Would it make sense to say that a fully and perfectly Awakened Buddha has the ‘potential’ to become a Buddha?  Clearly not. He has already arrived at complete Buddhahood and is fully Awoken. And yet the scriptures speak of the Buddha’s persistent Buddha-dhatu. Obviously it is something far more than a mere potential that is being referred to here. It is an immortal, continuing essence.

     It might further be noted, in passing, that the idea of an immutable, Buddhic Reality or Buddha-Self, empty of all pain and all change, is also the teaching presented by the great Tibetan Jonang Buddhist master, Dolpopa. For an excellent and inspiring website on the Jonang and Dolpopaic teachings, please go to the Great Middle Way website here: Dolpopa speaks of that which is empty of itself (the constant mutations of changeful samsara) and, most importantly, of that which is only empty of what is foreign to its nature but is never void of its transcendental Self (Nirvana, That-ness, the Buddha, or the Buddha Essence). Speaking of the Buddhist scripture entitled The Expression of Manjushri’s Ultimate Names (Mañjuśrī-nāma-saṅgīti), Dolpopa applies the following terms to Ultimate Buddhic Reality:

  • “the pervasive Lord”
  • “the Supreme Guardian of the world”
  • “Buddha-Self”
  • “the beginningless Self”
  • “the Self of Thusness”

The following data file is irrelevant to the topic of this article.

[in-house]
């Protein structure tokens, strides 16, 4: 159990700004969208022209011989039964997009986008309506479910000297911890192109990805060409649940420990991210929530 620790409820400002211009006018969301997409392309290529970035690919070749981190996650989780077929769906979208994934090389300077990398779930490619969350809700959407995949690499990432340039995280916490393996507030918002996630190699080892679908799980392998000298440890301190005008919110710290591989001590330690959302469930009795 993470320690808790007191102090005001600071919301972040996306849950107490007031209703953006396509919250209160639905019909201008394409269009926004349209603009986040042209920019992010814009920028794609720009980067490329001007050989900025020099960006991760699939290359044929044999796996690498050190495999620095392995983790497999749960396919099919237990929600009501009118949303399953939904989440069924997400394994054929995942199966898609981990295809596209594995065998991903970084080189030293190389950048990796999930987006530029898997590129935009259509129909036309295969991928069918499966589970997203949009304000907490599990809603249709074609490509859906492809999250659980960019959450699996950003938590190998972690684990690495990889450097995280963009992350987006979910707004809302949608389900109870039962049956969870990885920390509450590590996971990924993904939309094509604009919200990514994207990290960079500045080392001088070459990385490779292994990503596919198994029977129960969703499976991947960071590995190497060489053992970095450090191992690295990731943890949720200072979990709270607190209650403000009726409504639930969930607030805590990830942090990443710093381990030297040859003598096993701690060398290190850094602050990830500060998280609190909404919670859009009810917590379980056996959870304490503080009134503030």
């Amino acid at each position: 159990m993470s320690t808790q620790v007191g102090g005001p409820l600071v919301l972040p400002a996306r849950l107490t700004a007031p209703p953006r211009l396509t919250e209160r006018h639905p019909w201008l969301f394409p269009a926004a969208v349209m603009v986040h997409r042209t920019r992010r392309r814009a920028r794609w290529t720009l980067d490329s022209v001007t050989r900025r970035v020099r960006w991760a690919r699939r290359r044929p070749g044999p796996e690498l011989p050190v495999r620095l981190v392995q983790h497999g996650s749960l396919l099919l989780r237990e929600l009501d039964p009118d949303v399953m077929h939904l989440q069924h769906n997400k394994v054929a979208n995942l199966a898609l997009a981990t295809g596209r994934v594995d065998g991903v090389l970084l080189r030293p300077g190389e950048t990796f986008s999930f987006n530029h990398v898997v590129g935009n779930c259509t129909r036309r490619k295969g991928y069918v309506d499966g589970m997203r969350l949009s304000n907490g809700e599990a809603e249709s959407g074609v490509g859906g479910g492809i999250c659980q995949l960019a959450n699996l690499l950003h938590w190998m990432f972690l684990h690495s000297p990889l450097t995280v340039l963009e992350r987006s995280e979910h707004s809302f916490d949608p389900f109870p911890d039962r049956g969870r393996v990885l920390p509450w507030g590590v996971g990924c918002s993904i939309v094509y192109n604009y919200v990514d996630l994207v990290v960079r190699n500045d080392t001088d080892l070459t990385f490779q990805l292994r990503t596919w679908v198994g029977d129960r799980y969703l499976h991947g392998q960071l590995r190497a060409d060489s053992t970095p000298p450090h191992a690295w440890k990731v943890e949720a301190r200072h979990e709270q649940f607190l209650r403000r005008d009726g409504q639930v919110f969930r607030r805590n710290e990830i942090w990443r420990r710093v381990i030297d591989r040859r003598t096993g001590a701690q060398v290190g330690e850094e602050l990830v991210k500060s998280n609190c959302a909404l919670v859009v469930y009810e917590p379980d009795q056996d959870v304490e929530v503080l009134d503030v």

• “the Self of primordial purity”
  • “the Source of all”
  • “the Single Self”
  • “the Diamond Self”
  • “the Solid Self”
  • “the Holy, Immovable Self”
  • “the Supreme Self”
  • “the Supreme Self of all creatures”. (Mountain Doctrine: Tibet’s Fundamental Treatise on Other-Emptiness and the Buddha-Matrix, Snow Lion, NY, 2006, tr. by Jeffrey Hopkins, pp.279-294).

     Rejection or denigration of the Buddha-dhatu (which is termed “the Self” in the Mahaparinirvana Sutra)  thus ultimately means a rejection of Supreme Reality itself, which in turn is a rejection of the Buddha; for he is “…the definitively real and true” (Faxian Nirvana Sutra). Down-playing or denigration of the Buddha-Reality (so popular with academics these days, who do not have the spiritual insight to see the great harm they are causing both to themselves and others) constitutes a lamentable failure to recognise that there is just such an abiding, immutable, personal yet impersonal, refuge-providing, non-egoic Truth (the Buddha) which knows of no conditioning, no limitation, no dissolution, and no constraints by the processes of the ebb and flow of time, but is ineffably Beyond …

     I hope that you will find a spiritual treasure trove in this superlative sutra that will enrich, uplift and inspire you, filling you with happiness – just as it does me. If you would like to buy a copy of the sutra in book form, you can do so at the following website address The book has been beautifully published and may be found convenient to read in physical-book form. Needless to say, I have no financial connections with this book or its publisher whatsoever and  receive not a penny of any monies made from the sale of this book. Mine is not a commercial website – but one for free spreading of information on the Authentic Dharma!     For other related “tathagatagarbha” scriptures (whose enormous importance cannot be over-stressed), please consult my second, ancillary website called “Tathagatagarbha Buddhism” on the “tathagatagarbha” sutras,  which contains some extracts from some tathagatagarbha sutras. For this, please click on the following URL: and